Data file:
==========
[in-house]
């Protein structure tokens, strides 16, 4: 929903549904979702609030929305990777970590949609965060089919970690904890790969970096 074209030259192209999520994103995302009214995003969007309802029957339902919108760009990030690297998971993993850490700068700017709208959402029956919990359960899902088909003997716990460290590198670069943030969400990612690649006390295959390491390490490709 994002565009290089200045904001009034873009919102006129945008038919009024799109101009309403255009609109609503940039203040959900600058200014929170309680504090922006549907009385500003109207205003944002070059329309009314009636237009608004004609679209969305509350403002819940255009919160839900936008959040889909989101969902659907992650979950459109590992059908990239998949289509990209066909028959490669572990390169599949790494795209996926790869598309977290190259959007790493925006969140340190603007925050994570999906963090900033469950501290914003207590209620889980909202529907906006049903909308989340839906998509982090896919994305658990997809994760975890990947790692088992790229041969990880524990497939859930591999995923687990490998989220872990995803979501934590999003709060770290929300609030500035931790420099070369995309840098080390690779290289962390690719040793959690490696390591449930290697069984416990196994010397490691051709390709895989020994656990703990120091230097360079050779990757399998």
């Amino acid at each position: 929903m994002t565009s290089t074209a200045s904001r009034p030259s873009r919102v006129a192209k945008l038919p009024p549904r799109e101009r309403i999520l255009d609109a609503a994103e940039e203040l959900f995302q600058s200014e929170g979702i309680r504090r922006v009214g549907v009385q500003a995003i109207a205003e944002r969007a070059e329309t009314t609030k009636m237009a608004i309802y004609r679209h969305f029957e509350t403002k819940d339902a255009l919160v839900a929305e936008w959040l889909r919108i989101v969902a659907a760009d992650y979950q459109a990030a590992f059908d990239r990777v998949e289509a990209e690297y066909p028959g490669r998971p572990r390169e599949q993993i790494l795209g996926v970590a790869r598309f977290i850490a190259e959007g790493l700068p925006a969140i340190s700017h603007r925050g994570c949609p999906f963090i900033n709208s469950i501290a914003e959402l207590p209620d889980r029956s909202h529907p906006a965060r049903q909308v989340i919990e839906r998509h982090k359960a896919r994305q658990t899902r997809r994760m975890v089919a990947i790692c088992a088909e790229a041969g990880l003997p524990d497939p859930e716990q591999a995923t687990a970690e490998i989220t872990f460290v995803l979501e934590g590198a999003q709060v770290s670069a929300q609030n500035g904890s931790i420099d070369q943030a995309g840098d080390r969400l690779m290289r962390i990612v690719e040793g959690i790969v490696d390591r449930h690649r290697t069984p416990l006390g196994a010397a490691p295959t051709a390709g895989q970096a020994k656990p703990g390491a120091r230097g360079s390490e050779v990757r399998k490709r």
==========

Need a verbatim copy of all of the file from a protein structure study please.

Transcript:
[in-house]
């Protein structure tokens, strides 16, 4: 929903549904979702609030929305990777970590949609965060089919970690904890790969970096 074209030259192209999520994103995302009214995003969007309802029957339902919108760009990030690297998971993993850490700068700017709208959402029956919990359960899902088909003997716990460290590198670069943030969400990612690649006390295959390491390490490709 994002565009290089200045904001009034873009919102006129945008038919009024799109101009309403255009609109609503940039203040959900600058200014929170309680504090922006549907009385500003109207205003944002070059329309009314009636237009608004004609679209969305509350403002819940255009919160839900936008959040889909989101969902659907992650979950459109590992059908990239998949289509990209066909028959490669572990390169599949790494795209996926790869598309977290190259959007790493925006969140340190603007925050994570999906963090900033469950501290914003207590209620889980909202529907906006049903909308989340839906998509982090896919994305658990997809994760975890990947790692088992790229041969990880524990497939859930591999995923687990490998989220872990995803979501934590999003709060770290929300609030500035931790420099070369995309840098080390690779290289962390690719040793959690490696390591449930290697069984416990196994010397490691051709390709895989020994656990703990120091230097360079050779990757399998």
């Amino acid at each position: 929903m994002t565009s290089t074209a200045s904001r009034p030259s873009r919102v006129a192209k945008l038919p009024p549904r799109e101009r309403i999520l255009d609109a609503a994103e940039e203040l959900f995302q600058s200014e929170g979702i309680r504090r922006v009214g549907v009385q500003a995003i109207a205003e944002r969007a070059e329309t009314t609030k009636m237009a608004i309802y004609r679209h969305f029957e509350t403002k819940d339902a255009l919160v839900a929305e936008w959040l889909r919108i989101v969902a659907a760009d992650y979950q459109a990030a590992f059908d990239r990777v998949e289509a990209e690297y066909p028959g490669r998971p572990r390169e599949q993993i790494l795209g996926v970590a790869r598309f977290i850490a190259e959007g790493l700068p925006a969140i340190s700017h603007r925050g994570c949609p999906f963090i900033n709208s469950i501290a914003e959402l207590p209620d889980r029956s909202h529907p906006a965060r049903q909308v989340i919990e839906r998509h982090k359960a896919r994305q658990t899902r997809r994760m975890v089919a990947i790692c088992a088909e790229a041969g990880l003997p524990d497939p859930e716990q591999a995923t687990a970690e490998i989220t872990f460290v995803l979501e934590g590198a999003q709060v770290s670069a929300q609030n500035g904890s931790i420099d070369q943030a995309g840098d080390r969400l690779m290289r962390i990612v690719e040793g959690i790969v490696d390591r449930h690649r290697t069984p416990l006390g196994a010397a490691p295959t051709a390709g895989q970096a020994k656990p703990g390491a120091r230097g360079s390490e050779v990757r399998k490709r």